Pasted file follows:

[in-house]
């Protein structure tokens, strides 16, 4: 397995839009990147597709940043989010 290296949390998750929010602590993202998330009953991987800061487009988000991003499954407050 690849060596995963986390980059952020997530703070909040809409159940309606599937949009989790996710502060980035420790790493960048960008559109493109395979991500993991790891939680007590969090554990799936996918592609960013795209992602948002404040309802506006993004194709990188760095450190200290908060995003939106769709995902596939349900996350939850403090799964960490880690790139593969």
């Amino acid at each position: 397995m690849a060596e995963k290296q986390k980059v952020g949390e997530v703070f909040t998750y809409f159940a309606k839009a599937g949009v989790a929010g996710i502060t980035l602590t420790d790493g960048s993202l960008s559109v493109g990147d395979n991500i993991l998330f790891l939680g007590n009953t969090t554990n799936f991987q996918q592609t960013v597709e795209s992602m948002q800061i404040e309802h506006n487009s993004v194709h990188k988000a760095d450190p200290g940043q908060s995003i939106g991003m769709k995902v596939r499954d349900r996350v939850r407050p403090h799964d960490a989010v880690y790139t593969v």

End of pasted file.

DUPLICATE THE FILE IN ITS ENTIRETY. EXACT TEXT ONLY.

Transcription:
[in-house]
């Protein structure tokens, strides 16, 4: 397995839009990147597709940043989010 290296949390998750929010602590993202998330009953991987800061487009988000991003499954407050 690849060596995963986390980059952020997530703070909040809409159940309606599937949009989790996710502060980035420790790493960048960008559109493109395979991500993991790891939680007590969090554990799936996918592609960013795209992602948002404040309802506006993004194709990188760095450190200290908060995003939106769709995902596939349900996350939850403090799964960490880690790139593969």
């Amino acid at each position: 397995m690849a060596e995963k290296q986390k980059v952020g949390e997530v703070f909040t998750y809409f159940a309606k839009a599937g949009v989790a929010g996710i502060t980035l602590t420790d790493g960048s993202l960008s559109v493109g990147d395979n991500i993991l998330f790891l939680g007590n009953t969090t554990n799936f991987q996918q592609t960013v597709e795209s992602m948002q800061i404040e309802h506006n487009s993004v194709h990188k988000a760095d450190p200290g940043q908060s995003i939106g991003m769709k995902v596939r499954d349900r996350v939850r407050p403090h799964d960490a989010v880690y790139t593969v």